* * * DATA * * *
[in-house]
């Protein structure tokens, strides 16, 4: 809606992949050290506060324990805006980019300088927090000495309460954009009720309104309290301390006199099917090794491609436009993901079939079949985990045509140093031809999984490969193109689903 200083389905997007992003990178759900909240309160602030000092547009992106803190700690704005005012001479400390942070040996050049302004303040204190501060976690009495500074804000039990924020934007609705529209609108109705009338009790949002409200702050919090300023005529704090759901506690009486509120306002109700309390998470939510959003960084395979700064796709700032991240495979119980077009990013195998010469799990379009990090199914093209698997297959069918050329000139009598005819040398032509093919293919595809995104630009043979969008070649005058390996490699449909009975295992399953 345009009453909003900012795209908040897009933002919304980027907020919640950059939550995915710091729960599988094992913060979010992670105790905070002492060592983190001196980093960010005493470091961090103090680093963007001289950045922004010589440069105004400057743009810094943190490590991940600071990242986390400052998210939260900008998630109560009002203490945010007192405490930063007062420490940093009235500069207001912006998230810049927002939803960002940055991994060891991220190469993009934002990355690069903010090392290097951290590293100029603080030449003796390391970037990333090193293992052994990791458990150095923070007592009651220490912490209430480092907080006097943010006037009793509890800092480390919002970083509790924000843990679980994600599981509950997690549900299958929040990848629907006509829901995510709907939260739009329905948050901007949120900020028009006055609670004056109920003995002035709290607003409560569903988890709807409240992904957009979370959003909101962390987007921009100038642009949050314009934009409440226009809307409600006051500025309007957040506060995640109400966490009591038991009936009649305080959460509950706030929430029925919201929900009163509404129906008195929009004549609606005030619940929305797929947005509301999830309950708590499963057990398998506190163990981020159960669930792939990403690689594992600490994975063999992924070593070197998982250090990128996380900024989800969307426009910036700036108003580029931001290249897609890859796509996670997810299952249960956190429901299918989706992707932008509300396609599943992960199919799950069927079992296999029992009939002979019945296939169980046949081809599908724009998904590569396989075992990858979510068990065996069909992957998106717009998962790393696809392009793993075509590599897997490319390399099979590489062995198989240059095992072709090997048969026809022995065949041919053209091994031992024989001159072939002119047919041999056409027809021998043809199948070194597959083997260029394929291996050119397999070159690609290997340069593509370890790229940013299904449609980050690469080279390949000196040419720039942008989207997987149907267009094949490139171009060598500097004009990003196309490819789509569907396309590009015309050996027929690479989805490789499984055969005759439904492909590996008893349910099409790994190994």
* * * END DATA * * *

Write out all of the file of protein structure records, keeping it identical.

[in-house]
């Protein structure tokens, strides 16, 4: 809606992949050290506060324990805006980019300088927090000495309460954009009720309104309290301390006199099917090794491609436009993901079939079949985990045509140093031809999984490969193109689903 200083389905997007992003990178759900909240309160602030000092547009992106803190700690704005005012001479400390942070040996050049302004303040204190501060976690009495500074804000039990924020934007609705529209609108109705009338009790949002409200702050919090300023005529704090759901506690009486509120306002109700309390998470939510959003960084395979700064796709700032991240495979119980077009990013195998010469799990379009990090199914093209698997297959069918050329000139009598005819040398032509093919293919595809995104630009043979969008070649005058390996490699449909009975295992399953 345009009453909003900012795209908040897009933002919304980027907020919640950059939550995915710091729960599988094992913060979010992670105790905070002492060592983190001196980093960010005493470091961090103090680093963007001289950045922004010589440069105004400057743009810094943190490590991940600071990242986390400052998210939260900008998630109560009002203490945010007192405490930063007062420490940093009235500069207001912006998230810049927002939803960002940055991994060891991220190469993009934002990355690069903010090392290097951290590293100029603080030449003796390391970037990333090193293992052994990791458990150095923070007592009651220490912490209430480092907080006097943010006037009793509890800092480390919002970083509790924000843990679980994600599981509950997690549900299958929040990848629907006509829901995510709907939260739009329905948050901007949120900020028009006055609670004056109920003995002035709290607003409560569903988890709807409240992904957009979370959003909101962390987007921009100038642009949050314009934009409440226009809307409600006051500025309007957040506060995640109400966490009591038991009936009649305080959460509950706030929430029925919201929900009163509404129906008195929009004549609606005030619940929305797929947005509301999830309950708590499963057990398998506190163990981020159960669930792939990403690689594992600490994975063999992924070593070197998982250090990128996380900024989800969307426009910036700036108003580029931001290249897609890859796509996670997810299952249960956190429901299918989706992707932008509300396609599943992960199919799950069927079992296999029992009939002979019945296939169980046949081809599908724009998904590569396989075992990858979510068990065996069909992957998106717009998962790393696809392009793993075509590599897997490319390399099979590489062995198989240059095992072709090997048969026809022995065949041919053209091994031992024989001159072939002119047919041999056409027809021998043809199948070194597959083997260029394929291996050119397999070159690609290997340069593509370890790229940013299904449609980050690469080279390949000196040419720039942008989207997987149907267009094949490139171009060598500097004009990003196309490819789509569907396309590009015309050996027929690479989805490789499984055969005759439904492909590996008893349910099409790994190994």